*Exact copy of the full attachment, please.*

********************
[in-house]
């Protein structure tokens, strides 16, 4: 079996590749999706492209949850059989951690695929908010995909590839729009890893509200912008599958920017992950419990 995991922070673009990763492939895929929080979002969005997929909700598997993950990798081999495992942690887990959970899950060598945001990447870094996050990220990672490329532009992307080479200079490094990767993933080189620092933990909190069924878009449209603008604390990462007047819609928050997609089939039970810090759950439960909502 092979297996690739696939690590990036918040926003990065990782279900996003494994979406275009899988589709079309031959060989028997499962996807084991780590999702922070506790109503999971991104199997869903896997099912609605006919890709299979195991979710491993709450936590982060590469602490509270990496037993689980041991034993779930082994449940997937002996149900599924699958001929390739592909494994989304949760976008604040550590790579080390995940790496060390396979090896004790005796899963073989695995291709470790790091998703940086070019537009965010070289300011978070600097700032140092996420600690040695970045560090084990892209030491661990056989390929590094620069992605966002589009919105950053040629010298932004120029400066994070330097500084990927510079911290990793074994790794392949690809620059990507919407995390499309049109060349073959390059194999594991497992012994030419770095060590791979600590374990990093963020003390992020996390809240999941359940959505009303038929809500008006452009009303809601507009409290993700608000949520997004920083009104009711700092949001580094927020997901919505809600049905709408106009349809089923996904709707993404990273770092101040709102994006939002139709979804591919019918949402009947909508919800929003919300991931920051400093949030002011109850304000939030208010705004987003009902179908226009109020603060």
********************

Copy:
[in-house]
């Protein structure tokens, strides 16, 4: 079996590749999706492209949850059989951690695929908010995909590839729009890893509200912008599958920017992950419990 995991922070673009990763492939895929929080979002969005997929909700598997993950990798081999495992942690887990959970899950060598945001990447870094996050990220990672490329532009992307080479200079490094990767993933080189620092933990909190069924878009449209603008604390990462007047819609928050997609089939039970810090759950439960909502 092979297996690739696939690590990036918040926003990065990782279900996003494994979406275009899988589709079309031959060989028997499962996807084991780590999702922070506790109503999971991104199997869903896997099912609605006919890709299979195991979710491993709450936590982060590469602490509270990496037993689980041991034993779930082994449940997937002996149900599924699958001929390739592909494994989304949760976008604040550590790579080390995940790496060390396979090896004790005796899963073989695995291709470790790091998703940086070019537009965010070289300011978070600097700032140092996420600690040695970045560090084990892209030491661990056989390929590094620069992605966002589009919105950053040629010298932004120029400066994070330097500084990927510079911290990793074994790794392949690809620059990507919407995390499309049109060349073959390059194999594991497992012994030419770095060590791979600590374990990093963020003390992020996390809240999941359940959505009303038929809500008006452009009303809601507009409290993700608000949520997004920083009104009711700092949001580094927020997901919505809600049905709408106009349809089923996904709707993404990273770092101040709102994006939002139709979804591919019918949402009947909508919800929003919300991931920051400093949030002011109850304000939030208010705004987003009902179908226009109020603060």